Leasing Outside the Box: Rooftop Solar Systems
Whether it is due to the emergence of a “green” movement or a desire to find an additional income stream in today’s challenging economic market, commercial property owners are now taking advantage of unused rooftop space to install solar energy systems. Although harnessing the sun’s energy through photovoltaic solar panels is not a new idea, due to recent advancements in technology and tax incentives (including the 30% tax credit contained in the recent stimulus plan), the cost-efficiency of these systems has improved significantly.
For owners of commercial property, there are three ways to take advantage of unused rooftop space through installation of a solar system. The first is to purchase the system from a solar installer, often referred to as “integrator.” The benefit of this approach is that the owner can obtain a hedge against rising energy costs, at least for a portion of the energy consumed on-site. While the owner incurs a large upfront cost, the 30% tax credit softens this blow. In addition, the “breakeven” point is typically about 12 years, after which time the owner is essentially receiving free energy for the remaining useful life of the solar system (usually 25-30 years). The owner may also be eligible for ERCs, or emission reduction credits, which have market value. In addition to the economic benefits, installation of a solar system allows the property owner to purchase and deliver “green” power generated on-site directly to tenants.
The second approach is to lease the solar system from the integrator. The advantage of this approach is that the upfront costs to the property owner can be dramatically reduced to the equivalent of mere “driveoff” charges under a car lease. Every month, the owner would make two payments – one to the solar integrator, and one to the utility – instead of the traditional payment to the utility. The goal, of course, would be that the two payments combined total is less than the current single payment to the utility. The lease term is usually 25 years. Under this approach, the owner typically would not receive the tax credit, and would not be able to sell ERCs.
The third approach is to lease the rooftop space to an electricity producer (typically a utility company) under a PPA, or power purchase agreement. Under this scenario, commercial property owners are able to receive a monthly income stream (which could be significant depending on the amount of square footage leased) without incurring expenses and, at the same time, help reduce greenhouse gases in the atmosphere. Under the terms of a typical PPA, the commercial property acts as a host site for solar electricity production, while the electricity producer assumes the responsibility of purchasing, installing, operating and maintaining the solar systems. The electricity produced under a PPA is generally sent back to the utility grid.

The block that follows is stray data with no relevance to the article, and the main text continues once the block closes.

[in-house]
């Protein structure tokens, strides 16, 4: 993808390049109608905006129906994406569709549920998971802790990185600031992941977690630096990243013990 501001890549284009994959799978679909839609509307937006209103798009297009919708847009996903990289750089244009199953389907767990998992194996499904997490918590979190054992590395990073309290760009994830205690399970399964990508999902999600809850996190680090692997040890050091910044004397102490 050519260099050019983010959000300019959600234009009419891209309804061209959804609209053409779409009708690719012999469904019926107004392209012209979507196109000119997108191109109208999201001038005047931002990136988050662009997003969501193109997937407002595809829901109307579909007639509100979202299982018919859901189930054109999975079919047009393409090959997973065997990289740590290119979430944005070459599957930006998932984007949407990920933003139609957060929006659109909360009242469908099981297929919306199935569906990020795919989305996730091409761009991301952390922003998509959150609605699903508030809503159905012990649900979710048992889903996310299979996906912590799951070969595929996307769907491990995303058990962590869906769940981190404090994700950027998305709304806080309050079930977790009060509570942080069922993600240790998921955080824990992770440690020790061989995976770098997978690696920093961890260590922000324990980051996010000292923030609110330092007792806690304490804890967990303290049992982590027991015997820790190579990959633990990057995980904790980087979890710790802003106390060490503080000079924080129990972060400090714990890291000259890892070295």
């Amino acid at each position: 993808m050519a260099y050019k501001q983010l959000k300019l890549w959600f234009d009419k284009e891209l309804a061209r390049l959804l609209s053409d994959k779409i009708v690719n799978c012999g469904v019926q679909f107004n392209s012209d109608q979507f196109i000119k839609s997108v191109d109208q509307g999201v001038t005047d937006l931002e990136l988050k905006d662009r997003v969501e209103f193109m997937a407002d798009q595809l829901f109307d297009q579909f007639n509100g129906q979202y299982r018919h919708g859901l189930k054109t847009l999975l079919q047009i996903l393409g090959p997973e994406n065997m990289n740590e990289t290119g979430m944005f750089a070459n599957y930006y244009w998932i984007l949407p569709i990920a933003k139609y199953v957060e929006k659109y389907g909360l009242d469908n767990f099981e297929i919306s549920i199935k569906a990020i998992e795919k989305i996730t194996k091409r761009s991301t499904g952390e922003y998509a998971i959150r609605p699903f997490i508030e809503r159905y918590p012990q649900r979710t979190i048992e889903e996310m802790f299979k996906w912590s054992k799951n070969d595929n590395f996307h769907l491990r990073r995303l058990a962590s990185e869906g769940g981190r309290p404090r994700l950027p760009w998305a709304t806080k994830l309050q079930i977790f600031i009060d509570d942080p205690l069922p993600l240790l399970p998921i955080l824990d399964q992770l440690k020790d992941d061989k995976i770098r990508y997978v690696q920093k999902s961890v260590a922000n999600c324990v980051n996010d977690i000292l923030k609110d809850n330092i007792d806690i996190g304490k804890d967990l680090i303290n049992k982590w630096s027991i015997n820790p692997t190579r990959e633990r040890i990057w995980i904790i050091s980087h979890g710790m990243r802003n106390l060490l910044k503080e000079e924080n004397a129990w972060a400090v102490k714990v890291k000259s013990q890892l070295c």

Each approach comes with its own unique challenges. One issue that appears to exist in all of the approaches for a landlord is the landlord’s ability to control access and/or use of the necessary rooftop space without violating the leasehold interests of existing tenants. A proper analysis of any underlying tenant leases should be performed to determine whether the landlord possesses this ability or whether a lease modification is required. If a modification is required, changing existing lease terms may be difficult without concessions from the landlord. To avoid this scenario, new leases should contain the appropriate language granting the landlord the right to control and/or use the rooftop space.
Other issues that should be considered in connection with rooftop solar systems include, at a minimum: (i) the true cost savings to the property owner; (ii) the structural integrity of the building; (iii) the type of photovoltaic solar system (e.g., thin film versus crystalline silicon panels, tracking versus stationary, etc.); (iv) responsibility for the installation and removal of solar systems; (v) concerns that a solar system might obstruct signage, otherwise impede the sightlines of tenants’ premises, or reduce the overall aesthetics of the center; (vi) allocation of liability for any property damage and injury; and (vii) allocation of ERCs and “going green” claims. A thorough analysis of a commercial property owner’s ability to use its rooftop and of the issues that may arise under the applicable approach used by the owner should be considered prior to entering into any such arrangement.
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